COPENHAGEN, Denmark – The blades of the 20 turbines of the Middelgrunden offshore windfarm, off the coast of Copenhagen, rotated slowly as the boat ‘Langø’ circled around the long line of massive shafts with the Copenhagen harbour and the bridge connecting Denmark to Sweden outlined in the far distance.

While the Middelgrunden windfarm is no longer considered big compared to the new windfarms in Denmark and around the world, it is one of the first offshore windfarms and the world’s largest when it was first inaugurated in 2000-2001. It has a capacity of 40 MW and the park consists of 20 Bonus turbines each with a power of 2 MW.

The Middelgrunden windfarm provides 3% of the electricity consumption of Copenhagen. Ten of the wind turbines are owned by the energy company Hofor and the remaining ten belong to a co-operative that offers Copenhagen citizens a share of the turbines.

“We’re looking to repower the farm. We’re also looking at new developments,” Gordon Pedersen, technical project director offshore wind at Hofor, told New Europe on the boat on November 27 with the blades rotating in the background under the cloudy Danish sky. “It was built in 2000 and it has now been operating for nearly 20 years,” he said, adding that the Hofor, which is the windfarm’s new owner, plans to repower the windfarm to generate more electricity.

“In Denmark we have something like 42% of our energy production is covered by offshore wind. But this wind farm is providing something like 9 KW a year so it’s not a huge production. It’s nothing compared to the bigger wind farms,” Pedersen said. “This one is the only one we have in operation right now but we’re developing wind farms,” he added.

“Our company, we want to produce as much green energy that is produced in Copenhagen and greater Copenhagen. Because Copenhagen wants to be carbon dioxide (CO2) neutral so Copenhagen wants to establish as much green generation as consumed in the greater Copenhagen area,” the Hofor technical director said on in the cold Danish morning.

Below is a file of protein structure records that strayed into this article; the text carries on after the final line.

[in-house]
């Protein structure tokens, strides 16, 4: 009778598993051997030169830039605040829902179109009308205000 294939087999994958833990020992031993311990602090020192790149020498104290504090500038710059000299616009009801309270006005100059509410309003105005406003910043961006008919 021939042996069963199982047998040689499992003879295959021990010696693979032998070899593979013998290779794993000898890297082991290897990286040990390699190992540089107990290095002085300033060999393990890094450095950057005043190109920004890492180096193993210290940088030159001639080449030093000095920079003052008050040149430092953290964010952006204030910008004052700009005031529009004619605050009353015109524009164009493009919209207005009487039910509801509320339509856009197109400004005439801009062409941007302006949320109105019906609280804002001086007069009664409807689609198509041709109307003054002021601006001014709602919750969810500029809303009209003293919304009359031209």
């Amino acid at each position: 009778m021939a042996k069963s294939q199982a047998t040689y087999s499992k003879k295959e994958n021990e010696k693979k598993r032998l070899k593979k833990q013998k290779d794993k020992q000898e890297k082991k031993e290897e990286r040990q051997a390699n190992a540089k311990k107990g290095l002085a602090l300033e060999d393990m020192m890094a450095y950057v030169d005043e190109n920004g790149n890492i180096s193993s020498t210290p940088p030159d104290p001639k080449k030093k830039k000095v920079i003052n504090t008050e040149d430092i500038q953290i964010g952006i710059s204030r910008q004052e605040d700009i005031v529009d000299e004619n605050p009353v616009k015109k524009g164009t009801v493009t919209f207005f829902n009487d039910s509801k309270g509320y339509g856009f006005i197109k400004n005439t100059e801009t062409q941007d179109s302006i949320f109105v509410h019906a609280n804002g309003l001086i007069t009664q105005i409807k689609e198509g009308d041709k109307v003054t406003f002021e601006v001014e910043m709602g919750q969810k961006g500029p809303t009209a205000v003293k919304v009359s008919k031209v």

Hofor’s plans to increase its production of green energy in Denmark, which is a forerunner in offshore wind energy, come as European Commission President Ursula von der Leyen, whose College of Commissioners was officially endorsed by the Parliament on November 27, is about to unveil her first landmark climate policy package.

The plans are also in line with a new report from WindEurope, which was released in Copenhagen on November 26, showing that the European Commission’s big goals for offshore wind – between 230 and 450 GW by 2050 – are achievable provided the right investments in electricity grids and governments take the right approach to maritime spatial planning.

According to WindEurope, the report is a remit from the Energy Ministers of the 10 ‘North Seas’ countries who coordinate their work on offshore wind with each other and the Commission. The report examines where 450 GW of offshore wind could be deployed most cost-effectively around Europe, bearing in mind there is only 20 GW today. 450 GW of offshore wind is part of a European Commission scenario to deliver climate neutrality by 2050.

The report concludes that 212 GW should be deployed in the North Sea, 85 GW in the Atlantic, including the Irish Sea, 83 GW in the Baltic, and 70 GW in the Mediterranean and other Southern European waters. This reflects the relative wind resources, proximity to energy demand and the location of the supply chain.

Meanwhile, a new report from the European Technology & Innovation Platform on Wind Energy (ETIPWind), released on 27 November in Copenhagen, said targeted Research & Innovation is needed to accelerate the large-scale deployment of cost-competitive wind energy and support the existing European supply chains.

According to the ETIPWind report, Europe needs a rapid scale up of wind energy to help keep global warming well below 2 degrees Celsius and deliver on its Paris Climate Agreement commitments. To deliver on its Climate and Energy objectives, Europe needs strong industrial policies and research programmes to further improve wind energy technology and continue to drive down costs.

Targeted support in Research & Innovation will also strengthen supply chains, create local jobs and boost the global leadership of the European wind industry, the report said, adding that by 2050, wind could supply 50% of Europe’s electricity and be the engine of the incoming EU Commission’s Green Deal.

Back on the Langø’ boat off the coast of Copenhagen, Pedersen stressed that the future looks green, saying: “We will have to build nearshore and build farshore.”

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